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. 2013 Jan;41(Database issue):D793-800.
doi: 10.1093/nar/gks1055. Epub 2012 Nov 11.

The ConsensusPathDB Interaction Database: 2013 Update

Free PMC article

The ConsensusPathDB Interaction Database: 2013 Update

Atanas Kamburov et al. Nucleic Acids Res. .
Free PMC article


Knowledge of the various interactions between molecules in the cell is crucial for understanding cellular processes in health and disease. Currently available interaction databases, being largely complementary to each other, must be integrated to obtain a comprehensive global map of the different types of interactions. We have previously reported the development of an integrative interaction database called ConsensusPathDB ( that aims to fulfill this task. In this update article, we report its significant progress in terms of interaction content and web interface tools. ConsensusPathDB has grown mainly due to the integration of 12 further databases; it now contains 215 541 unique interactions and 4601 pathways from overall 30 databases. Binary protein interactions are scored with our confidence assessment tool, IntScore. The ConsensusPathDB web interface allows users to take advantage of these integrated interaction and pathway data in different contexts. Recent developments include pathway analysis of metabolite lists, visualization of functional gene/metabolite sets as overlap graphs, gene set analysis based on protein complexes and induced network modules analysis that connects a list of genes through various interaction types. To facilitate the interactive, visual interpretation of interaction and pathway data, we have re-implemented the graph visualization feature of ConsensusPathDB using the Cytoscape.js library.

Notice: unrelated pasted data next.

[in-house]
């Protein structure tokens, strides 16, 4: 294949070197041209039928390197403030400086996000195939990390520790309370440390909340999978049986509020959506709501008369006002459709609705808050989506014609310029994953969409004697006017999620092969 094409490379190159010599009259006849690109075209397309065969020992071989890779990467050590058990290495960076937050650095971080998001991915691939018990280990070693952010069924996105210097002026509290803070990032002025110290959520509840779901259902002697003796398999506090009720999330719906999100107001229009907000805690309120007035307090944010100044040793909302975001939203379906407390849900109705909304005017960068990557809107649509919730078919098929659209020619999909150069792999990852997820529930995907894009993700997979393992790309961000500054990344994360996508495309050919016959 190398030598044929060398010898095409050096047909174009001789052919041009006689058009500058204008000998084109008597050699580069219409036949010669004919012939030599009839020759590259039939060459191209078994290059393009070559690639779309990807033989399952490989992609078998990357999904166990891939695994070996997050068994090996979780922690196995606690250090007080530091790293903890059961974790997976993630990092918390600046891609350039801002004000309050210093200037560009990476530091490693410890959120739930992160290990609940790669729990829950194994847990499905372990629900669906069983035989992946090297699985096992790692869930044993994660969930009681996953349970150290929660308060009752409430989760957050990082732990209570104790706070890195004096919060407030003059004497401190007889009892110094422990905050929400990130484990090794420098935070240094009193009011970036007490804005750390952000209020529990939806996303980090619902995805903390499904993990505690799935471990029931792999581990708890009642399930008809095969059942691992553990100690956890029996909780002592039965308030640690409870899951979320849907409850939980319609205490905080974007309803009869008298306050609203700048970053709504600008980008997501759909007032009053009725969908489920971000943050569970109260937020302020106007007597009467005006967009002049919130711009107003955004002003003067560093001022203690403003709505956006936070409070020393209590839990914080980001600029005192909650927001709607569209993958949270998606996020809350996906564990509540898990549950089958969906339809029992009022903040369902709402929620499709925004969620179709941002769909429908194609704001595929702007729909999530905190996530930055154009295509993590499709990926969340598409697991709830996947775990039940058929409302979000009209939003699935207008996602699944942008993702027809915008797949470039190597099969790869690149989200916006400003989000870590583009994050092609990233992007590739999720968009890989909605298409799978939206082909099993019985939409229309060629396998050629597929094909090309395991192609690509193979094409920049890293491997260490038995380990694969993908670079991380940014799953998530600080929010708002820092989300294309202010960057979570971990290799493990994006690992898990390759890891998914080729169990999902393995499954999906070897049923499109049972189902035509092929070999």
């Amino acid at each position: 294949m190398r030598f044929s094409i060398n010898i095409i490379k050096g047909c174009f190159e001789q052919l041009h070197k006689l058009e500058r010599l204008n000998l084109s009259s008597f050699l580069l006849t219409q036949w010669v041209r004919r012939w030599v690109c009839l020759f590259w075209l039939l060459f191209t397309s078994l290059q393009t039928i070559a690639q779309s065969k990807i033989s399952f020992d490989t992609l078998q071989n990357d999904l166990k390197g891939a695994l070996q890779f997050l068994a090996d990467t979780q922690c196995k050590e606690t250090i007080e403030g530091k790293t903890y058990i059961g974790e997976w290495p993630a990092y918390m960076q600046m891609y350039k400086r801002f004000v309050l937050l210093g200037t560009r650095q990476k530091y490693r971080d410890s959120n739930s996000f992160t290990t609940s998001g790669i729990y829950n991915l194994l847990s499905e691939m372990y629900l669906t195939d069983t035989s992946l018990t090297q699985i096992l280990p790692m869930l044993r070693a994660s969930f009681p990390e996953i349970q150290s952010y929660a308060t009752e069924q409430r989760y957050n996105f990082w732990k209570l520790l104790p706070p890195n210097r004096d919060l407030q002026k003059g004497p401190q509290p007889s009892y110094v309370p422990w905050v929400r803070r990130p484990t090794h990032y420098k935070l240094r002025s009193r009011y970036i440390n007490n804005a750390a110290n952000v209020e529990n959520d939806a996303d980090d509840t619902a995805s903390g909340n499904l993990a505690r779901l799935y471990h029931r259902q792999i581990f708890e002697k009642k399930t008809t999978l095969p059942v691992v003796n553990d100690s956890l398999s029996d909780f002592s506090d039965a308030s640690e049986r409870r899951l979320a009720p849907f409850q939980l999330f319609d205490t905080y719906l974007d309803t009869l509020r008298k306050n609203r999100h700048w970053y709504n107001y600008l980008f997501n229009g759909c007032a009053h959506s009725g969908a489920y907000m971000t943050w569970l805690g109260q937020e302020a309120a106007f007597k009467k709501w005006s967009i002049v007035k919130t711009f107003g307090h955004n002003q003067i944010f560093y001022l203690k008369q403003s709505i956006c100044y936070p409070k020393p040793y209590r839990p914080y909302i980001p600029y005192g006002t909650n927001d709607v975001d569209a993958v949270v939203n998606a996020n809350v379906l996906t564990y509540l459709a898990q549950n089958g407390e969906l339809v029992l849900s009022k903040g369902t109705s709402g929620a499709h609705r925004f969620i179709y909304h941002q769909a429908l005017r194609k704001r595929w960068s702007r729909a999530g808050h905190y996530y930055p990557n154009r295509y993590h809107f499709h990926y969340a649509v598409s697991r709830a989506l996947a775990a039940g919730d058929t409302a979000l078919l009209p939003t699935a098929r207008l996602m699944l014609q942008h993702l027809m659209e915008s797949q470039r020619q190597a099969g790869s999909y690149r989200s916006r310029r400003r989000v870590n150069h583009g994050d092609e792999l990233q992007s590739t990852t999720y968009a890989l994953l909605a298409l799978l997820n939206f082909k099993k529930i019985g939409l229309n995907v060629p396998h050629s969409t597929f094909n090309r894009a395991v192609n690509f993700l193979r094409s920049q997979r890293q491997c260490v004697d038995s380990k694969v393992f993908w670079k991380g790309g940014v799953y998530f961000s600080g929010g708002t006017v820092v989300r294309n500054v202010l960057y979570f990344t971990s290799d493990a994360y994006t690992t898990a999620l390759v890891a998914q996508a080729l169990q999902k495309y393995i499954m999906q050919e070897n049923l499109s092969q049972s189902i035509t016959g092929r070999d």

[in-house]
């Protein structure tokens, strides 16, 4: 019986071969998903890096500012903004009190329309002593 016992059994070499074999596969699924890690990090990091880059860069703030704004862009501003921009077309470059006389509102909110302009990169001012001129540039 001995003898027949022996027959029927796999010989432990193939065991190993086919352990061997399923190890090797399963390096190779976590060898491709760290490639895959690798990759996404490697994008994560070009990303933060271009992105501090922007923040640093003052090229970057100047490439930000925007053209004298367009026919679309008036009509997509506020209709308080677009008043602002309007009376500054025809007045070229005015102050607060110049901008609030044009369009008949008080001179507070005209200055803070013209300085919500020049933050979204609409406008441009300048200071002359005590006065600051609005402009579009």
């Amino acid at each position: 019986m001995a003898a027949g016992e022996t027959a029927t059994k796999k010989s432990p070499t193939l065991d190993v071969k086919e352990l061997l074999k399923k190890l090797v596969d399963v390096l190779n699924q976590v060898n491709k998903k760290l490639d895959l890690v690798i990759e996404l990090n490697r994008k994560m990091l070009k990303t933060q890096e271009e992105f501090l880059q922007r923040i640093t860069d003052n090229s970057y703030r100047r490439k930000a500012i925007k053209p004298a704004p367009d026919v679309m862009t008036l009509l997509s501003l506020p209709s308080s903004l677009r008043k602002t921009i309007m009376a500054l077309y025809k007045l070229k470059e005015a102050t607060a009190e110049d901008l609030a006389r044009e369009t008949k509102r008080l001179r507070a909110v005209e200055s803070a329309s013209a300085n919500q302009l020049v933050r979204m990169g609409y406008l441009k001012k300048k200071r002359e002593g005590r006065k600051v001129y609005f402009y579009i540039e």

Figure 1.
Figure 1.
Histogram of the number of source databases per interaction in ConsensusPathDB.
Figure 2.
Figure 2.
Functional gene set overlap graph summarizing predefined gene sets (and their pairwise overlaps) that are over-represented in an input list of 410 genes differentially expressed after treatment of human hepatocite-like cells with the genotoxic chemical benzo[a]pyrene. Benzo[a]pyrene causes mutations in the DNA and leads to carcinogenesis (38). Each node in the overlap graph is a predefined gene set (blue label: curated pathway, purple label: Gene Ontology category, green label: NEST and orange label: protein complex). The node size reflects the size of the gene set and the node color—its P-value (deeper red means smaller P-value). Each edge denotes an overlap between gene sets (i.e. shared genes). The edge width reflects the size of the overlap and its color reflects the number of genes/metabolites from the input list that are contained in the overlap. Details are shown in tooltips.
Figure 3.
Figure 3.
Induced network module analysis of a cancer-related gene list. Each node represents a physical entity (gene, protein or compound). Nodes with black labels are from the input gene list (seed nodes) and nodes with a purple label are intermediate nodes that are not in the input list but connect seed nodes and have significantly many links in the induced network module. Each edge represents an interaction (physical, biochemical, regulatory or drug–target interaction). Numerical values can be overlaid on nodes (Supplementary Figure S1). This example network resulted from an induced network module analysis of 100 genes differentially expressed in metastatic prostate cancer as compared to non-metastatic primary prostate carcinoma and may represent a module that governs the metastatic potential of prostate cancer.

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